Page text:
On August 19, Bill Gates, co-founder of Microsoft and now a philanthropist for diseases and poverty around the world, visited a museum in Meguro, Tokyo, dedicated to parasites.
The Meguro Parasitological Museum, which interested him, was founded in 1953 by a medical doctor who invested his private funds and creativity in a museum dedicated to the study of parasites and the threat of parasitic diseases.
The museum has been free for admission since it was established. They run on basic assets and donations. However, the Corona disaster had halved the number of visitors, and the business was hit hard.
As soon as Bill Gates posted on Twitter, “Today, I experienced the Meguro Parasitological Museum in Tokyo, and saw what is believed to be the world’s longest tapeworm.”, access to the Museum’s official website flooded in from all over the world. As a result, donation through online remittance increased rapidly, and the target donation amount for this fiscal year was successfully achieved.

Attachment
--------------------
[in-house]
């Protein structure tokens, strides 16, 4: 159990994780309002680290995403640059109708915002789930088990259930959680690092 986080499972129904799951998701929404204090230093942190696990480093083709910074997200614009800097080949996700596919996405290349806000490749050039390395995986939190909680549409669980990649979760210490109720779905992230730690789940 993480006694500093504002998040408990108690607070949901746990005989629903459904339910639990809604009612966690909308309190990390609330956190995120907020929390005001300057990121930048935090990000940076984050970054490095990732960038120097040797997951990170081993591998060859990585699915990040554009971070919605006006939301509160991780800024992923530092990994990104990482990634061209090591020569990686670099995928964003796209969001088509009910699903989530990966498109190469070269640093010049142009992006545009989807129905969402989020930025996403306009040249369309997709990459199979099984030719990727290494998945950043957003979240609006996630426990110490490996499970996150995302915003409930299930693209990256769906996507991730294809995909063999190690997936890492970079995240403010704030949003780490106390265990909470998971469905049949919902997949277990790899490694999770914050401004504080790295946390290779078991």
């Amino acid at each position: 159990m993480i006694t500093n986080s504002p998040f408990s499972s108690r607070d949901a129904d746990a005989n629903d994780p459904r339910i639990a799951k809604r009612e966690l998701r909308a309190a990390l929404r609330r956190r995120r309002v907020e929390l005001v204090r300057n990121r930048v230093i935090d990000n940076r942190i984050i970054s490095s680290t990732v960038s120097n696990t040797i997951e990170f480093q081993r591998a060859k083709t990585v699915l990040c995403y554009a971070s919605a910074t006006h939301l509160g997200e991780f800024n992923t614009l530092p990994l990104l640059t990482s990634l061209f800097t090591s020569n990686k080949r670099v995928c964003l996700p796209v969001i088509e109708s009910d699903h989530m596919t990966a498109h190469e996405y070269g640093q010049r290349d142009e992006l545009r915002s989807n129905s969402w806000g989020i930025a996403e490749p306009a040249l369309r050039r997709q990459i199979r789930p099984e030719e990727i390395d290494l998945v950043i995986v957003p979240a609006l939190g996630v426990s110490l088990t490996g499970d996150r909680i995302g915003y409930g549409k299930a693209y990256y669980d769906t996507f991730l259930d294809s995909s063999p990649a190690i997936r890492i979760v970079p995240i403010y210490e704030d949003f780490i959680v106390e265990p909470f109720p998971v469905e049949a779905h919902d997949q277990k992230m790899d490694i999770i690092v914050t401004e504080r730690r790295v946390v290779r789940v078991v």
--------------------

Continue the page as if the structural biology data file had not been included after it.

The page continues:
When I actually visited that museum, there were 20 people in the small building, including high school girls and young men, and I can’t believe so many people are interested in these parasites! Familiar to us, we can see specimens of mites, sucking insects, and roundworms.
The night I went to the museum for an interview, I naturally had nightmares of being attacked by parasites.